Is It Wrong To Try To Pick Up Girls In A Dungeon? On The Side: Sword Oratoria, Vol. 10

By Fujino Omori and Kiyotaka Haimura. Released in Japan as “Dungeon ni Deai o Motomeru no wa Machigatte Iru Darou ka? Gaiden – Sword Oratoria” by Softbank Creative. Released in North America by Yen On. Translated by Dale DeLucia.

The long delay in the 14th book in the main series reaching North America has meant that the side series has been able to catch up quite a bit, and this book benefits from covering two books in the main series, the 10th and 11th, from the perspective of Loki Familia. Last time was very Aiz-heavy, and so she ends up not quite as featured in this book, though that does not mean that she’s not completely devastated by the end of it. And no, that doesn’t mean it’s Lefiya-heavy either, though she does get to barrel through the entire book fueled on pure rage at Bell, and also gets some of the more badass fight scenes. No, it’s Finn who’s the biggest protagonist in this book, as you might guess from the cover, which shows him, Aiz and Bell in a three-way standoff sort of situation. Bell inspires Aiz, much as he is unaware of this… and also, by the end of this book, Finn.

The majority of this book revolves around the Xenos getting out of Daedalus Street and back to the dungeon, only from the perspective of Loki Familia, who are here to kill them… well, that’s a secondary goal, but the primary goal is to use them to draw out the Evils and get another key (or two… or three…) to Knossos. Things are not helped by Hestia Familia, who are driving Finn and company to distraction (we see Lilly’s deception in this book from the Loki Familia side, where it just looks like picking on Raul, and it’s a lot less triumphant). Oh yes, and Hermes family is in there as well. And then there are the random adventurers who are simply really pissed at Bell, and the poor and orphaned who live here, who are also a little pissed at Bell, though they’re less certain about that.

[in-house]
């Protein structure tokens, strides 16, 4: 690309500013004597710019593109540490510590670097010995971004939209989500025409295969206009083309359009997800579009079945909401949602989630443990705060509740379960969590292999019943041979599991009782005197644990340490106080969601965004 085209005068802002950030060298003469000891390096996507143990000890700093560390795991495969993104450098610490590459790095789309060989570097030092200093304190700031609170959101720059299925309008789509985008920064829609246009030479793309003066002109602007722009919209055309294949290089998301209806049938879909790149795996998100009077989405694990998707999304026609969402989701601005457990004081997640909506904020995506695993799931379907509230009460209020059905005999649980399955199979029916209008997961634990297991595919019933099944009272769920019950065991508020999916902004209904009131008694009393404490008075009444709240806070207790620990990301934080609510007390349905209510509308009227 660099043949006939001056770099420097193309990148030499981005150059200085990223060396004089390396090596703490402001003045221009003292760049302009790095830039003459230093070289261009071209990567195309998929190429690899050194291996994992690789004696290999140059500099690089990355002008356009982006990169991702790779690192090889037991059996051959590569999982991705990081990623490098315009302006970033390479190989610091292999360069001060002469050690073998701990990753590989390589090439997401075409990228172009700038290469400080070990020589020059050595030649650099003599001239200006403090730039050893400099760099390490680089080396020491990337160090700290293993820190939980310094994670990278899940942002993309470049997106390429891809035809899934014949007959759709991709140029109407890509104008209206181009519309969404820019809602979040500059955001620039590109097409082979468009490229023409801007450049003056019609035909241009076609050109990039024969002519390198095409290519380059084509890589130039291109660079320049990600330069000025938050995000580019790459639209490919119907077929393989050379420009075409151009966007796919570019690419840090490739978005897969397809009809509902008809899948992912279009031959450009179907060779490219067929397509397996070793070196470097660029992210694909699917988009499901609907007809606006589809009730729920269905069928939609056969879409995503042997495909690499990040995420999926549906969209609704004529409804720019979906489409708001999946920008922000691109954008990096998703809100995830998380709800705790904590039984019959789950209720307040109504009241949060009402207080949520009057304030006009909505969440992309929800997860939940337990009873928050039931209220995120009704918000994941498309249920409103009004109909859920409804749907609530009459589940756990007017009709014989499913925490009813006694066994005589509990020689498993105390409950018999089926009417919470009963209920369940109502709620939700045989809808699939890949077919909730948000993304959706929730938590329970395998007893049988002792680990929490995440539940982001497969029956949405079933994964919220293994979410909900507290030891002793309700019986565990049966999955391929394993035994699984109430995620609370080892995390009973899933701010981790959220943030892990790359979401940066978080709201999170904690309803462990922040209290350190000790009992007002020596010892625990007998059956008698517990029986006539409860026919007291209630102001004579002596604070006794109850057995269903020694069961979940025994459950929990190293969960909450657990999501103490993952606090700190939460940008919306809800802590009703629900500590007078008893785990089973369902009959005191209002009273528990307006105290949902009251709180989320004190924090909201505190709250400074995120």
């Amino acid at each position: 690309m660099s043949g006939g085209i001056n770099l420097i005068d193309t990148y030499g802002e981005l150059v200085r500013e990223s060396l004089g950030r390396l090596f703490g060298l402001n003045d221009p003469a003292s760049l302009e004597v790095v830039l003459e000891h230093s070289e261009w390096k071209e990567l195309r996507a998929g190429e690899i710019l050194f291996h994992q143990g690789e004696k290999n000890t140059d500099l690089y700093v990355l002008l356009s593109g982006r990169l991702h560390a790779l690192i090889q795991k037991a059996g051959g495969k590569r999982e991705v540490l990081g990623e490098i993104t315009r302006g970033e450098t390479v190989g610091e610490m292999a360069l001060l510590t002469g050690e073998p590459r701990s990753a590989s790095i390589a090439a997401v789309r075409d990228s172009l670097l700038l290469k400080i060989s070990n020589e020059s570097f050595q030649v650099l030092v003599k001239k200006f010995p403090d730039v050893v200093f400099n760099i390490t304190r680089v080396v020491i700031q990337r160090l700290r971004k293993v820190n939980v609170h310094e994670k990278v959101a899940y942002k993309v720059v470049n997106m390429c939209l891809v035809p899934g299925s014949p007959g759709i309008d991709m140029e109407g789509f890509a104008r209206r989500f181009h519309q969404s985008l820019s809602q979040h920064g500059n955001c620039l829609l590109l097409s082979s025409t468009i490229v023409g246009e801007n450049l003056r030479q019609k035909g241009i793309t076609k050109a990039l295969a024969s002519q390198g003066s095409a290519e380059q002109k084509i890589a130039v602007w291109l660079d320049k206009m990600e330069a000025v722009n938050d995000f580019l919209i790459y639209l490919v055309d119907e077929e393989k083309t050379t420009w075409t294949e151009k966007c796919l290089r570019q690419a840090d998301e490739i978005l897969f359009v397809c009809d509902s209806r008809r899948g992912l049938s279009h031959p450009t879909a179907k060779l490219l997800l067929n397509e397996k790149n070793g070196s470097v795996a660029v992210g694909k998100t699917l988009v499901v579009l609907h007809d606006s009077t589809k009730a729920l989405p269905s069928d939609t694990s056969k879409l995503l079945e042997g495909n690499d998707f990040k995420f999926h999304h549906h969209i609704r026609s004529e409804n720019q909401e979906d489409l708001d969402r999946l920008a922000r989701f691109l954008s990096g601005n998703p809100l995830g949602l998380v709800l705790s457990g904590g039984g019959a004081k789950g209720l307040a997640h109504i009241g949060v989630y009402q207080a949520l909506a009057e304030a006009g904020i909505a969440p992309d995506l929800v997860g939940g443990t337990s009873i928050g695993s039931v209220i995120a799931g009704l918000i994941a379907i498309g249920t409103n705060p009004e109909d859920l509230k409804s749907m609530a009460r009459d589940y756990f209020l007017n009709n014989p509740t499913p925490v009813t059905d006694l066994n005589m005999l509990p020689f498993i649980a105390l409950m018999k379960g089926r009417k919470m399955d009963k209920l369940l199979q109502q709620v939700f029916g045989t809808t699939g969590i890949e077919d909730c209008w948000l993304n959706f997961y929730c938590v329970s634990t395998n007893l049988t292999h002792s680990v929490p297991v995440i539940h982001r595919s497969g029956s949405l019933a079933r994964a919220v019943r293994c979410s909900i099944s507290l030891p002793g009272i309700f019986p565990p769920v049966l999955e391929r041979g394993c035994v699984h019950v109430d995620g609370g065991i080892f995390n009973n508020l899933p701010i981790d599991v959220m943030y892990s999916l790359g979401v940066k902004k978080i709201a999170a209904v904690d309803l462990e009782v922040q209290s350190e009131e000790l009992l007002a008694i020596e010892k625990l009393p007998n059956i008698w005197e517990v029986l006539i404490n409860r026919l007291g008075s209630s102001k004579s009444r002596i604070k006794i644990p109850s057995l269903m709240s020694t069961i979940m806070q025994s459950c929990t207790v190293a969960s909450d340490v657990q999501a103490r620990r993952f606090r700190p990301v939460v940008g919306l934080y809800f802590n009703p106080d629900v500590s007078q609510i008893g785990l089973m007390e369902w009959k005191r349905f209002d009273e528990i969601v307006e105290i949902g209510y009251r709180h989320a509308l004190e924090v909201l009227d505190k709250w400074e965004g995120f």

Finn has no doubt that Bell is NOT being a selfish adventurer, but when he figures out his actual motive it’s tremendously difficult to accept. The story of Loki Familia has featured, time and again, folks who lost their families and loved ones to monsters. Aiz, Finn, Bete…it’s no wonder that Finn’s response, on hearing that these are intelligent monsters with emotions and morals of their own, is “I don’t care”. But seeing him gradually piece together what’s been happening, and fighting against his own instincts (which tell him not to kill these particular monsters), along with one of Riveria’s elves being saved by a Xenos taking the bullet, essentially, shows that he can’t simply stick by his rock-solid principles. He has to move forward just as fast, if not faster than Bell Cranel, and if that means changing how he thinks about monsters, then he will.

Of course, that doesn’t mean he’s not above using them, and he now has another group that can help them take on Knossos. The next two books seem to be tied together, and may be more Lefiya-centric. Which, given that Aiz ends this volume somewhat shattered, is probably a good thing. If you haven’t been reading this as it’s a spinoff, or because you hated the anime, please change your mind and get it immediately.

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